Copyright © 2015 Merz North America, Inc. All rights reserved. MERZ AESTHETICS and the MERZ AESTHETICS logo are trademarks and XEOMIN is a registered trademark of Merz Pharma GmbH & Co. KGaA. Botox is a registered trademark of Allergan, Inc. ML01388-00 ADVERSE REAC S The following adverse reactions to XEOMIN are discussed in greater detail in other sections of the labeling: » Hypersensitivity [see Contraindications and Warnings and Precautions] » Spread of Effects from Toxin [see Warnings and Precautions] Glabellar Lines In three placebo-controlled trials in 803 subjects with glabellar lines, 535 subjects received a single dose of 20 Units XEOMIN and 268 subjects received placebo. XEOMIN treated subjects were 24 to 74 years old, and were predominantly female (88%). The most frequent adverse reactions in XEOMIN treated subjects were: headache 29 (5.4%), facial paresis 4 (0.7%), injection site hematoma 3 (0.6%) and eyelid edema 2 (0.4%). Four serious adverse events occurred in two placebo-treated subjects. Six XEOMIN treated subjects experienced six serious adverse events. All serious adverse events were assessed as unrelated to study drug. The adverse reactions below reflect exposure to XEOMIN with glabellar lines in placebo-controlled studies. Adverse reactions are adverse events in which there is some basis to believe there is a causal relationship between the drug and the occurrence of the adverse event. Because clinical trials are conducted under widely varying conditions, adverse reaction rates observed in the clinical trials of a drug cannot be directly compared to rates in the clinical trials of another drug and may not reflect the rates observed in practice. Table 4: Adverse Reactions in Placebo-Controlled Trials Adverse reactions XE =535) (%) Placebo =268) (%) vous system disorders Headache 1 Facial paresis (brow ptosis) 33 (6.1) 29 (5.4) 4 (0.7) 6 (2.2) 6 (2.2) 0 General disorders and administration site conditions Injection site hematoma Injection site pain Facial pain Injection site swelling Sensation of pressure 5 (0.9) 3 (0.6) 1 (0.2) 1 (0.2) 0 0 2 (0.7) 0 0 0 1 (0.4) 1 (0.4) Eye disorders Eyelid edema Blepharospasm Eye disorder Eyelid ptosis 5 (0.9) 2 (0.4) 1 (0.2) 1 (0.2) 1 (0.2) 0 0 0 0 0 In open label, multiple dose trials, adverse reactions were reported for 105 of the 800 subjects (13.1%). Headache was the most common adverse reaction, reported for 57 subjects (7.1%), followed by injection site hematoma in 8 subjects (1.0%). Adverse reactions reported in less than 1% of subjects were: facial paresis (brow ptosis), muscle disorder (elevation of eyebrow), injection site pain, and eyelid edema. Immunogenicity-As with all therapeutic proteins, there is a potential for immunogenicity. Postmarketing Experience-The following adverse reactions have been reported during post-approval use with XEOMIN. Because these reactions are reported voluntarily from a population of uncertain size, it is not always possible to reliably estimate their frequency or establish a causal relationship to drug exposure: eye swelling, eyelid edema, dysphagia, nausea, flu-like symptoms, injection site pain, injection site reaction, allergic dermatitis, localized allergic reactions like swelling, edema, erythema, pruritus or rash, herpes zoster, muscular weakness, muscle spasm, dysarthria, myalgia and hypersensitivity. AC No formal drug interaction studies have been conducted with XEOMIN. Coadministration of XEOMIN and aminoglycoside antibiotics or other agents interfering with neuromuscular transmission, e.g., tubocurarine-type muscle relaxants, should only be performed with caution as these agents may potentiate the effect of the toxin. Use of anticholinergic drugs after administration of XEOMIN may potentiate systemic anticholinergic effects. The effect of administering different botulinum toxin products at the same time or within several months of each other is unknown. Excessive neuromuscular weakness may be exacerbated by administration of another botulinum toxin prior to the resolution of the effects of a previously administered botulinum toxin. Excessive weakness may also be exaggerated by administration of a muscle relaxant before or after administration of XEOMIN. US PECIFIC POPULA Pregnancy-Pregnancy Category C: There are no adequate and well-controlled studies in pregnant women. XEOMIN should be used during pregnancy only if the potential benefit justifies the potential risk to the fetus. sing Mothers-It is not known whether botulinum toxin type A is excreted in human milk. Because many drugs are excreted in human milk, caution should be exercised when XEOMIN is administered to a nursing woman. Pediatric Use-Safety and effectiveness of XEOMIN in patients less than 18 years of age have not been established [see Warnings and Precautions]. Geriatric Use-Glabellar Lines There are limited clinical data with XEOMIN in subjects over 65 years of age and over in clinical studies with glabellar lines. Of the total number of subjects in the placebo- controlled clinical studies GL1 and GL2, 21 (4%) subjects were 65 and over. Efficacy was observed in 20% (3/15) of XEOMIN subjects 65 years and over. For the entire safety database of geriatric subjects, there was no increase in the incidence of adverse events related to treatment with XEOMIN. OVERDOSAGE Excessive doses of XEOMIN may be expected to produce neuromuscular weakness with a variety of symptoms. Respiratory support may be required where excessive doses cause paralysis of the respiratory muscles. In the event of overdose, the patient should be medically monitored for symptoms of excessive muscle weakness or muscle paralysis [see Warnings and Precautions]. Symptomatic treatment may be necessary. Symptoms of overdose are not likely to be present immediately following injection. Should accidental injection or oral ingestion occur, the person should be medically supervised for several weeks for signs and symptoms of excessive muscle weakness or paralysis. In the event of overdose, antitoxin raised against botulinum toxin is available from the Centers for Disease Control and Prevention (CDC) in Atlanta, GA. However, the antitoxin will not reverse any botulinum toxin-induced effects already apparent by the time of antitoxin administration. In the event of suspected or actual cases of botulinum toxin poisoning, please contact your local or state Health Department to process a request for antitoxin through the CDC. If you do not receive a response within 30 minutes, please contact the CDC directly at 770-488-7100. More information can be obtained at Please visit for full Prescribing Information.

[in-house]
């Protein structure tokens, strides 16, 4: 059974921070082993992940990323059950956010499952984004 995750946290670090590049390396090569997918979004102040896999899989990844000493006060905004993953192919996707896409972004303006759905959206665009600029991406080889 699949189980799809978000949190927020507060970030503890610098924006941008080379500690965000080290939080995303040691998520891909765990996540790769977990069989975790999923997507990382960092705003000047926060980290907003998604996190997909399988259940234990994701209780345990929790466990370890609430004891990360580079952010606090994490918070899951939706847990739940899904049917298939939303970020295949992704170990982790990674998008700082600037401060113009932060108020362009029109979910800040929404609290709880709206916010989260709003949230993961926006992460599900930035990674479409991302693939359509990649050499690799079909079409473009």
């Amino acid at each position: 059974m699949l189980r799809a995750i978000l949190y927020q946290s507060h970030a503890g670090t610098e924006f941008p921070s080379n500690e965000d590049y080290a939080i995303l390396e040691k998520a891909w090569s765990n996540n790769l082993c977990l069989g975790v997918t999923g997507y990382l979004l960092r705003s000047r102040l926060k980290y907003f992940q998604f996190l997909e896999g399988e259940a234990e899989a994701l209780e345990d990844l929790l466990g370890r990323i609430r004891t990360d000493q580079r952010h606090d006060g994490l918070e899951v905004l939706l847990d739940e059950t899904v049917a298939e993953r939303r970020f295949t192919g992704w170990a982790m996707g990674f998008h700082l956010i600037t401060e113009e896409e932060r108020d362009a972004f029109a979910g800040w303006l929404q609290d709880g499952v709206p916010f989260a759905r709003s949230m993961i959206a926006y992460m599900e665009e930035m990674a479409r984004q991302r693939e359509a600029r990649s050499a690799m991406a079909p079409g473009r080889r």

Articles in this issue

Links on this page

Archives of this issue

view archives of Medesthetics - NOV-DEC 2015